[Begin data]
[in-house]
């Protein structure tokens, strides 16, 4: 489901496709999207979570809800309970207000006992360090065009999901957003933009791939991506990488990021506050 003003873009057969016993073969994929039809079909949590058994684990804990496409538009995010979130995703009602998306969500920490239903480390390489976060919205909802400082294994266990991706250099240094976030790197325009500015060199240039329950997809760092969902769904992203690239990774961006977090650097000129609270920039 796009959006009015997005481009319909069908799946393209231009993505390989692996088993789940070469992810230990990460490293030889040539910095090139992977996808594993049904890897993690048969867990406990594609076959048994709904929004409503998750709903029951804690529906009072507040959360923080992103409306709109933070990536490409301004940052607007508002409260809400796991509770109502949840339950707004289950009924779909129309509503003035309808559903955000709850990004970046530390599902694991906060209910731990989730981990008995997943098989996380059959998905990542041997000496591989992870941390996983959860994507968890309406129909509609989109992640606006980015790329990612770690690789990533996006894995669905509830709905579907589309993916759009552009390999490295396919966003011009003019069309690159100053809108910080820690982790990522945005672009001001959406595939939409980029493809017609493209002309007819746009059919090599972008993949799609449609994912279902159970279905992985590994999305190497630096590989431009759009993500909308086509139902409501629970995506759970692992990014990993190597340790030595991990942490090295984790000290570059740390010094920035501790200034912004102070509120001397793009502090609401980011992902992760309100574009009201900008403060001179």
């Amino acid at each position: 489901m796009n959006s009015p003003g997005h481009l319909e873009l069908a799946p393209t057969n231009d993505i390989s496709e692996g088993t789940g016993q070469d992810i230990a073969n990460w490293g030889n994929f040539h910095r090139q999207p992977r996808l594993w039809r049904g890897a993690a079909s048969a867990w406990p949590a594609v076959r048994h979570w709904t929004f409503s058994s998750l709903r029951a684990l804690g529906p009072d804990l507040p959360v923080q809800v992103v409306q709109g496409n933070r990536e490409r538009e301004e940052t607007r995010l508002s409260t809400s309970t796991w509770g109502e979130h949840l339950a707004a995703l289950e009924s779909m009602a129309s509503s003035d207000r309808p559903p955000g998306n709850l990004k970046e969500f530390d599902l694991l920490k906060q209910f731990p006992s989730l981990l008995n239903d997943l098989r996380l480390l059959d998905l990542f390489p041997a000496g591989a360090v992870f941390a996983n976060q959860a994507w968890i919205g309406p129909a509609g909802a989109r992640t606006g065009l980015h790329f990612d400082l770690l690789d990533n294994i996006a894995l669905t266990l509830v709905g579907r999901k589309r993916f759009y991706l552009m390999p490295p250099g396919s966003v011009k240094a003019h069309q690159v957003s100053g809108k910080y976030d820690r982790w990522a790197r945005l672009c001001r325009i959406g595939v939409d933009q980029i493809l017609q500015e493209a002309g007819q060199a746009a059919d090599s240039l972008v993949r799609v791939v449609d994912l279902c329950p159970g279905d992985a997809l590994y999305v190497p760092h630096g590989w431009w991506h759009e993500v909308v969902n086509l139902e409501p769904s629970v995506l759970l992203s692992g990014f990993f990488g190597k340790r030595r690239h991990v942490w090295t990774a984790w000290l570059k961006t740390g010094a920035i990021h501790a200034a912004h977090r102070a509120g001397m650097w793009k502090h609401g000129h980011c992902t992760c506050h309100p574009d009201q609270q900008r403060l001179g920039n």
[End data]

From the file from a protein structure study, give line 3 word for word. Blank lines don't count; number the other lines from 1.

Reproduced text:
């Amino acid at each position: 489901m796009n959006s009015p003003g997005h481009l319909e873009l069908a799946p393209t057969n231009d993505i390989s496709e692996g088993t789940g016993q070469d992810i230990a073969n990460w490293g030889n994929f040539h910095r090139q999207p992977r996808l594993w039809r049904g890897a993690a079909s048969a867990w406990p949590a594609v076959r048994h979570w709904t929004f409503s058994s998750l709903r029951a684990l804690g529906p009072d804990l507040p959360v923080q809800v992103v409306q709109g496409n933070r990536e490409r538009e301004e940052t607007r995010l508002s409260t809400s309970t796991w509770g109502e979130h949840l339950a707004a995703l289950e009924s779909m009602a129309s509503s003035d207000r309808p559903p955000g998306n709850l990004k970046e969500f530390d599902l694991l920490k906060q209910f731990p006992s989730l981990l008995n239903d997943l098989r996380l480390l059959d998905l990542f390489p041997a000496g591989a360090v992870f941390a996983n976060q959860a994507w968890i919205g309406p129909a509609g909802a989109r992640t606006g065009l980015h790329f990612d400082l770690l690789d990533n294994i996006a894995l669905t266990l509830v709905g579907r999901k589309r993916f759009y991706l552009m390999p490295p250099g396919s966003v011009k240094a003019h069309q690159v957003s100053g809108k910080y976030d820690r982790w990522a790197r945005l672009c001001r325009i959406g595939v939409d933009q980029i493809l017609q500015e493209a002309g007819q060199a746009a059919d090599s240039l972008v993949r799609v791939v449609d994912l279902c329950p159970g279905d992985a997809l590994y999305v190497p760092h630096g590989w431009w991506h759009e993500v909308v969902n086509l139902e409501p769904s629970v995506l759970l992203s692992g990014f990993f990488g190597k340790r030595r690239h991990v942490w090295t990774a984790w000290l570059k961006t740390g010094a920035i990021h501790a200034a912004h977090r102070a509120g001397m650097w793009k502090h609401g000129h980011c992902t992760c506050h309100p574009d009201q609270q900008r403060l001179g920039n």